A night commode is also kept on each landing and is available for 
men suffering from diarrhoea. Before these arrangements were put 
into operation, it was urged that the right to visit the w.c. would 
be abused. After a year's experience of the new system a warder 
states, however, that "cases are very isolated."" 

Two methods are employed of emptying cell slops. In some 
prisons, the prisoners themselves carry their chambers to the recess 
and empty and wash them. In other prisons, the chambers are 
placed outside the cell doors, and the cleaners empty their contents 
into a big pail, afterwards rinsing them in a smaller bucket."* j 

The first method is much preferable, although in some instances 
a large number of prisoners have to wash their chambers in the same 
bucket, and in others the chambers are emptied and the cans contain- - 
ing the drinking water filled in immediate succession at one sink. 
We quote from the evidence of ex-prisoners to illustrate the insani- ; 
tary nature of both practices : — { 

"At — ;— ," says one ex-prisoner, "the arrangement for cleaning the i 

earthenware chamber was most unsatisfactory — a pail of water at the ! 

Bide of the w.c. to dip it in after emptying. The water in the pail was ; 
very nasty. An ill-tempered officer would not allow a man to rinse his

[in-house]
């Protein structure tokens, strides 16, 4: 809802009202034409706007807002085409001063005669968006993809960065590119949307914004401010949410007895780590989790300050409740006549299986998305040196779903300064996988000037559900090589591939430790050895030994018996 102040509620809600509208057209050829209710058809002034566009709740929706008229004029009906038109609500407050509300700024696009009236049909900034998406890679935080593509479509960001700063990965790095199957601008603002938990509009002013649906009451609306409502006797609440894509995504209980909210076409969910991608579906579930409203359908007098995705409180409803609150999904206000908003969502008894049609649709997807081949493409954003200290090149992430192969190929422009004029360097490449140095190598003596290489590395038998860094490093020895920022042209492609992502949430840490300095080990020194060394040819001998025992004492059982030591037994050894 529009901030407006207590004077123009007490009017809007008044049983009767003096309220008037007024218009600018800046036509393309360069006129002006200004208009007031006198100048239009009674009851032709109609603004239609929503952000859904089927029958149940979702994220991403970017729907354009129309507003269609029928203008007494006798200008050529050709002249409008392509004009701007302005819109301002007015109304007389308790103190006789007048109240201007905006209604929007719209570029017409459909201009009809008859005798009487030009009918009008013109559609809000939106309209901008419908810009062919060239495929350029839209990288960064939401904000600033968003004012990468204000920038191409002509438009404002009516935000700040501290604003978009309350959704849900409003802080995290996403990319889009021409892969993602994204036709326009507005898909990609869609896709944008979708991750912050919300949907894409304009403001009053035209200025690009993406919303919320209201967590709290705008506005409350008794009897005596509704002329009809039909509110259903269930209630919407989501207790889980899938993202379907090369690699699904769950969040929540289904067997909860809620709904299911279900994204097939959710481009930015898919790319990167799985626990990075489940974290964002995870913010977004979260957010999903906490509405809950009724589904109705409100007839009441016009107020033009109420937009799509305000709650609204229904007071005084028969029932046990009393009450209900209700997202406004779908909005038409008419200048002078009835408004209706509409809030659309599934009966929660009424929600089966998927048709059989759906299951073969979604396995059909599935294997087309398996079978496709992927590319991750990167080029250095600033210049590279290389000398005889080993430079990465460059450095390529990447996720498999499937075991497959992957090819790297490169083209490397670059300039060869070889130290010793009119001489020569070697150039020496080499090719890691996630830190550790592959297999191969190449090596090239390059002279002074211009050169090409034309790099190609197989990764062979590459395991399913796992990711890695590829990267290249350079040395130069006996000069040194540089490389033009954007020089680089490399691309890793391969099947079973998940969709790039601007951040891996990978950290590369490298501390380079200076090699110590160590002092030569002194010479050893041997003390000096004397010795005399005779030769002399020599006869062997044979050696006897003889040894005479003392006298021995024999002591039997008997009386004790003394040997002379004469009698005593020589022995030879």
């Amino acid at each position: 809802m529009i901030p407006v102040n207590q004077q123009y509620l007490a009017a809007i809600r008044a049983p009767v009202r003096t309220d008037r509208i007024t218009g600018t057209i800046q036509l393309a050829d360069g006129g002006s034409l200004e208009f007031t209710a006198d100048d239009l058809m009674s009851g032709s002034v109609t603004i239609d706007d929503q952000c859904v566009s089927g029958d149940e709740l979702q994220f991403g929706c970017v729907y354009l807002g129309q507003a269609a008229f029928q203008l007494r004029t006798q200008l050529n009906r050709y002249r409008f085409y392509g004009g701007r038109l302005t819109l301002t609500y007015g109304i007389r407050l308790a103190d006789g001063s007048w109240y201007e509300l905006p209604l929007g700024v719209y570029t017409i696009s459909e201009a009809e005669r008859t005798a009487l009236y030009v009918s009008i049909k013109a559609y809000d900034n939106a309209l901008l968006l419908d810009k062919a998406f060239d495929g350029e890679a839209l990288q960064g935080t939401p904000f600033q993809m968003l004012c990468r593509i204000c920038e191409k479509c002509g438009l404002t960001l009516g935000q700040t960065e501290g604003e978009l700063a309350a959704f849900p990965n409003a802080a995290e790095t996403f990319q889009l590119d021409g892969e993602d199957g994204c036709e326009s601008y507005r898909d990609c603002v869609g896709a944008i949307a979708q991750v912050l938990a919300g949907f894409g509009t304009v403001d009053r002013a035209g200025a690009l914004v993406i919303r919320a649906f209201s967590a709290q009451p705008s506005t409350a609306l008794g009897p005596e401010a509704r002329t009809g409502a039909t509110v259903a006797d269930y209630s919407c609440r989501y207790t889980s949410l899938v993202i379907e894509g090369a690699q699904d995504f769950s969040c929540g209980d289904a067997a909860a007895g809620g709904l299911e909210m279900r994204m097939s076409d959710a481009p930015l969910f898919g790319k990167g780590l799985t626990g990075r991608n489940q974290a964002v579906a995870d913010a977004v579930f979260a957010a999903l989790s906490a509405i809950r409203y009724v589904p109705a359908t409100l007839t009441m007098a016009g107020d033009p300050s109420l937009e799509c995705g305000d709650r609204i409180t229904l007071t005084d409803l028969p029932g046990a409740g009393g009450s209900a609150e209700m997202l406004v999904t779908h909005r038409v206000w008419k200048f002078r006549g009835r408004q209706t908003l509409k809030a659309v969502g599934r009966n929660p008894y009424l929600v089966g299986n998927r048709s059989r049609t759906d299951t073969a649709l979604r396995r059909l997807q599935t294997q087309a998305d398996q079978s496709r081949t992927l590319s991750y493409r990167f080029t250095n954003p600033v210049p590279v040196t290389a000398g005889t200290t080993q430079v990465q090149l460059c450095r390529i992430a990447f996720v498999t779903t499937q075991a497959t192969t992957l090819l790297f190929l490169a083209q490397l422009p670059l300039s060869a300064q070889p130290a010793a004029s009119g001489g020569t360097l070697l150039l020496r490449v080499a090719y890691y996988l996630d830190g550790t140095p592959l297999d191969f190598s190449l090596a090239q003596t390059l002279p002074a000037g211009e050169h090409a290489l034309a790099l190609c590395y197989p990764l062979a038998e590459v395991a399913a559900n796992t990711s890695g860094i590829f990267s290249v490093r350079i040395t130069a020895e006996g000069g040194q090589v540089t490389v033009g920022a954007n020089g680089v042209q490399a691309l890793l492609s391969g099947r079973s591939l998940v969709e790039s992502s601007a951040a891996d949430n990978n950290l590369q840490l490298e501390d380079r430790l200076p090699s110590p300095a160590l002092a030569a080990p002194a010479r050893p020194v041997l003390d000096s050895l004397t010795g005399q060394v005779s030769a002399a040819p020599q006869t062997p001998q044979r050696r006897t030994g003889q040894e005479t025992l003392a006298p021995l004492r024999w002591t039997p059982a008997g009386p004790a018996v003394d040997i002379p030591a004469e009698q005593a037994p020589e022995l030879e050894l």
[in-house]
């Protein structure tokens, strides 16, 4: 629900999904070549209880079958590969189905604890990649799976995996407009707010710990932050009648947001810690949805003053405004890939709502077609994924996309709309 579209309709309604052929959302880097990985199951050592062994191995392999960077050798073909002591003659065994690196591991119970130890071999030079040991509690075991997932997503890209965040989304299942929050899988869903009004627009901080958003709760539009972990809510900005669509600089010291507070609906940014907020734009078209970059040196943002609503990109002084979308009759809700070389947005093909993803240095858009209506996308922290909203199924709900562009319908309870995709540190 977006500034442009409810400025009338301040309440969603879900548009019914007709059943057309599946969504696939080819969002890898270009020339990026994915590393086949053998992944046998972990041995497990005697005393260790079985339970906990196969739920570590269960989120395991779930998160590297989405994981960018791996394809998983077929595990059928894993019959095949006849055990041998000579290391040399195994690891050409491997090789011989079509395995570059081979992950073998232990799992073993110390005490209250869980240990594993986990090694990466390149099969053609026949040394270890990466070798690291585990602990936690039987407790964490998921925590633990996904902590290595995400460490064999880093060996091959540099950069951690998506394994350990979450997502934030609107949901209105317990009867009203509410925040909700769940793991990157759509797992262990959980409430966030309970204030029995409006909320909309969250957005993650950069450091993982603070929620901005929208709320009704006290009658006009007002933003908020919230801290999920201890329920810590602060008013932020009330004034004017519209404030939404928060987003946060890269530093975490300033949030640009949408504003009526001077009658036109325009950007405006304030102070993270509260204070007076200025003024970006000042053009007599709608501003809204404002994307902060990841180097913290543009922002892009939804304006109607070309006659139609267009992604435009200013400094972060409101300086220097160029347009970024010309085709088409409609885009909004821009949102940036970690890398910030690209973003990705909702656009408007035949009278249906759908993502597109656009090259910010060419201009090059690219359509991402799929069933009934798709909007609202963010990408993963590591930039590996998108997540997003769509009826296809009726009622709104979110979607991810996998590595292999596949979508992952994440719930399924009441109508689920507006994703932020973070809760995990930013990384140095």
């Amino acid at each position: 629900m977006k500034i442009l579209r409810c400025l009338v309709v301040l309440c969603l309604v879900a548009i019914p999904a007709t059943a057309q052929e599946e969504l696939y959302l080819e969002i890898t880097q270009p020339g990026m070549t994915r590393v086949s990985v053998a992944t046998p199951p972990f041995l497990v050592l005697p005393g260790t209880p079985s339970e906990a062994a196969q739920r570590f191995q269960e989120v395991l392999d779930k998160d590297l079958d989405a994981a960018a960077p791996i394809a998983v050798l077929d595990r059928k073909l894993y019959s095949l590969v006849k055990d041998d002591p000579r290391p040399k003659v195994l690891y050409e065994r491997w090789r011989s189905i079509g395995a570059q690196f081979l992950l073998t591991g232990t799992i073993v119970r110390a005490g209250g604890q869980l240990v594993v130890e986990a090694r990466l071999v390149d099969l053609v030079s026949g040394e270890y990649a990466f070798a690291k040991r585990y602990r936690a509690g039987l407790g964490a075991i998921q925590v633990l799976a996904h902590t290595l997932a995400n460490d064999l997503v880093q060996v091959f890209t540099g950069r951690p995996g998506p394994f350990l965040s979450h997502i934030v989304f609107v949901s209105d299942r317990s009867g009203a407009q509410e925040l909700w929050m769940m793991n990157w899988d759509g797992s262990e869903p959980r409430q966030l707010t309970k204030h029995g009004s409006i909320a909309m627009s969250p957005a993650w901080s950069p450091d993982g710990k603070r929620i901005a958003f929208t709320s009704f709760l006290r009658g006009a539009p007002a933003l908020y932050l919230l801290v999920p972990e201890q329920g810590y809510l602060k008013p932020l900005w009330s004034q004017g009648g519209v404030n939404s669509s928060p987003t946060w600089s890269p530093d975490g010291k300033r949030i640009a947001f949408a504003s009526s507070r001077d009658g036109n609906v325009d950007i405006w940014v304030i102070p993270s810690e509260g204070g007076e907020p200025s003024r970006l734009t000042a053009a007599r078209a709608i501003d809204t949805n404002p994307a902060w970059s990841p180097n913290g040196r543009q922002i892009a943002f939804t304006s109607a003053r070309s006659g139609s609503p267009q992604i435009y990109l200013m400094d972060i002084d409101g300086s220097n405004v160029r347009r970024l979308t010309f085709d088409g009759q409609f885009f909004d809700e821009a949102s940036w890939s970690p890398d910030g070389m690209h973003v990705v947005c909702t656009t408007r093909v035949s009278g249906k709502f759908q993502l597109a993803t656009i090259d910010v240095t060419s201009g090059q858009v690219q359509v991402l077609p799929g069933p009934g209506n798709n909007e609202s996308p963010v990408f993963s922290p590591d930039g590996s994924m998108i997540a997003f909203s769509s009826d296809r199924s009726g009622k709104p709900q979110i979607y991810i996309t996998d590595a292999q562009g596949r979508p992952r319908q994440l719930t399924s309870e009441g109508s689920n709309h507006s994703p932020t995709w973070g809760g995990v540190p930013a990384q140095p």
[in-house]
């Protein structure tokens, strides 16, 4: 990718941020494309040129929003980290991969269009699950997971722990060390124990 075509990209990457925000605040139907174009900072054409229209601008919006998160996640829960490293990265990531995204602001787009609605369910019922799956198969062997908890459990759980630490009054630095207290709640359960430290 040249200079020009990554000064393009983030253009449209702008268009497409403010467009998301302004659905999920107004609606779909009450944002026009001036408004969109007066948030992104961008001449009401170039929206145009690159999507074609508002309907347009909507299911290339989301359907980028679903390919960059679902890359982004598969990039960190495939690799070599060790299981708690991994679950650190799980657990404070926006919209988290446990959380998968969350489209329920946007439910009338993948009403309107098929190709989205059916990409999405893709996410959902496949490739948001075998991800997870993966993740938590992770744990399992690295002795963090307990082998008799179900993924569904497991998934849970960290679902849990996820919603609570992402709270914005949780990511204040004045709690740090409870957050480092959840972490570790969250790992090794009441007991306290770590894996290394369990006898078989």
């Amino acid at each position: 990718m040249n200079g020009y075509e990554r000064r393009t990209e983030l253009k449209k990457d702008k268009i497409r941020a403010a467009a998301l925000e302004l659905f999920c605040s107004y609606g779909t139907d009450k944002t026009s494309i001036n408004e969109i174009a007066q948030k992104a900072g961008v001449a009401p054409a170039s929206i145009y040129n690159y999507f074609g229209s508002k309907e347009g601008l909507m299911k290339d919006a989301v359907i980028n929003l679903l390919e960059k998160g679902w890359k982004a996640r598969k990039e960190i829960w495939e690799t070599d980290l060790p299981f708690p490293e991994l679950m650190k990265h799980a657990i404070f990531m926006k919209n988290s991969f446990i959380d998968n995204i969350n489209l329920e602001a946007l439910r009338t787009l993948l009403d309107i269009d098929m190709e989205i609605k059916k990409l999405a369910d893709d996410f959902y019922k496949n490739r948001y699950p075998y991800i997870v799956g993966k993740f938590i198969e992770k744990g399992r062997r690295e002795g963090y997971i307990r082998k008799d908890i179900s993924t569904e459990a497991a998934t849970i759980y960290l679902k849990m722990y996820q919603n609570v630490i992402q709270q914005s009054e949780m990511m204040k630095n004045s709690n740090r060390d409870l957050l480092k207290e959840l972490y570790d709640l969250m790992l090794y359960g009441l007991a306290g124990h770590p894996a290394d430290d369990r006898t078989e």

chamber with running water at the sink." 


"3 The improvements have not been carried out at all prisons. A witness released from \ 

a large prison in January, 1921, says that in practice there was no possibility o! being i 

let out of your cell to visit the w.c. at breakfast or dinner or in the evening. The patrol | 
warders would not answer the bells, at any rate, on any landing higher than the ground 

floor. ; 

^* An "instruction" for the guidance of ward officers reads: "On no account is the chamber j 

to be emptied into this pail if it contains excrement" (S.O. 210), but our evidence ghow« i 
that this is often done. 


"At ," says another ex-prisoner, "twenty or thirty men would 

Btand in a queue outside the recess, some carrying chambers which had 
been used for evacuation purposes, other carrying their cans for drinking 
water. Both would use the same sink, and often the sink would smell 
badly from previous use when we went to get the drinking water." 

The second method is condemned in the strongest terms by all 
who have had experience of it. "The stench was horrible at 6 a.m. " 
says one ex-prisoner, "when all the waste was put outside the cell 
doors to be collected up. It was also impossible to keep the pots 
clean, not having access to the taps. " "Many times I got a chamber 
in my cell for the next twenty-four hours streaked in and out with 
excreta," says another prisoner, "and a water-can in a filthy 

A third ex-prisoner describes what happens thus : — 

First thing each morning the warder opened your cell door, calling 
out "slops, water can, dust out." Then some other prisoner rushed 
round and emptied them, and as you were only allowed to put them 
out once a day, you may imagine the state of the chamber in many 
instances. The man emptied the slops first and, well, he couldn't help 
getting his fingers in the contents whatever it was. Then he rushed 
round with two or three water cans at a time, and I have got my water 
can back on several occasions with the handle and edge of the can 
marked with excreta. The old-time prisoners see that their mates have 
a well-cleaned can and put the filthy ones down for those who don't 

More than one ex-prisoner complains that on wet days "exercise" 
took place in the hall simultaneously with the emptying of the slops.